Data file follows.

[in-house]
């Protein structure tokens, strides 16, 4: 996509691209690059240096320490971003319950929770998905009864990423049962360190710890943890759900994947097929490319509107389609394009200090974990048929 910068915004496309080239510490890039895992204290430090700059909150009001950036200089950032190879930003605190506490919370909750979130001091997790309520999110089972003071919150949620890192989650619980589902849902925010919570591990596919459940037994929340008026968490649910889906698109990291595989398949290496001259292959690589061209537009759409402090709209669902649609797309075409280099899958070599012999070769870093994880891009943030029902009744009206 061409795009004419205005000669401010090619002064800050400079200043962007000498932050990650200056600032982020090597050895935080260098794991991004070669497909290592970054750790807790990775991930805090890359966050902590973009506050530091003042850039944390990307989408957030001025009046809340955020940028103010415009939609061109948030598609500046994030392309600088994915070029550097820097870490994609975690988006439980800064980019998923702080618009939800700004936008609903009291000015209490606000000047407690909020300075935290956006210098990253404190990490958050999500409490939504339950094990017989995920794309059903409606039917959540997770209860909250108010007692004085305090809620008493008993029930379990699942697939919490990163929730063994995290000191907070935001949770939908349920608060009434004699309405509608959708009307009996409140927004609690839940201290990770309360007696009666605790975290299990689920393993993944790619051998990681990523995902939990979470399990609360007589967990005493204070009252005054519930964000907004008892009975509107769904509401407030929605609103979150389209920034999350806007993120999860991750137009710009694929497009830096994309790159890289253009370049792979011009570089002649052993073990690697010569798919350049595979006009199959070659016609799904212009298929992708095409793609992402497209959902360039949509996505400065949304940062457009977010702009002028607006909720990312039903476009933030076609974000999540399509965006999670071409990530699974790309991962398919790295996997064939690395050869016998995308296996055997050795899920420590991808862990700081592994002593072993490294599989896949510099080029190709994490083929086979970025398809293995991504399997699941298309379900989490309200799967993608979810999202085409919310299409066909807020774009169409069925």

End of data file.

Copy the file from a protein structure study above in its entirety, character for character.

[in-house]
């Protein structure tokens, strides 16, 4: 996509691209690059240096320490971003319950929770998905009864990423049962360190710890943890759900994947097929490319509107389609394009200090974990048929 910068915004496309080239510490890039895992204290430090700059909150009001950036200089950032190879930003605190506490919370909750979130001091997790309520999110089972003071919150949620890192989650619980589902849902925010919570591990596919459940037994929340008026968490649910889906698109990291595989398949290496001259292959690589061209537009759409402090709209669902649609797309075409280099899958070599012999070769870093994880891009943030029902009744009206 061409795009004419205005000669401010090619002064800050400079200043962007000498932050990650200056600032982020090597050895935080260098794991991004070669497909290592970054750790807790990775991930805090890359966050902590973009506050530091003042850039944390990307989408957030001025009046809340955020940028103010415009939609061109948030598609500046994030392309600088994915070029550097820097870490994609975690988006439980800064980019998923702080618009939800700004936008609903009291000015209490606000000047407690909020300075935290956006210098990253404190990490958050999500409490939504339950094990017989995920794309059903409606039917959540997770209860909250108010007692004085305090809620008493008993029930379990699942697939919490990163929730063994995290000191907070935001949770939908349920608060009434004699309405509608959708009307009996409140927004609690839940201290990770309360007696009666605790975290299990689920393993993944790619051998990681990523995902939990979470399990609360007589967990005493204070009252005054519930964000907004008892009975509107769904509401407030929605609103979150389209920034999350806007993120999860991750137009710009694929497009830096994309790159890289253009370049792979011009570089002649052993073990690697010569798919350049595979006009199959070659016609799904212009298929992708095409793609992402497209959902360039949509996505400065949304940062457009977010702009002028607006909720990312039903476009933030076609974000999540399509965006999670071409990530699974790309991962398919790295996997064939690395050869016998995308296996055997050795899920420590991808862990700081592994002593072993490294599989896949510099080029190709994490083929086979970025398809293995991504399997699941298309379900989490309200799967993608979810999202085409919310299409066909807020774009169409069925």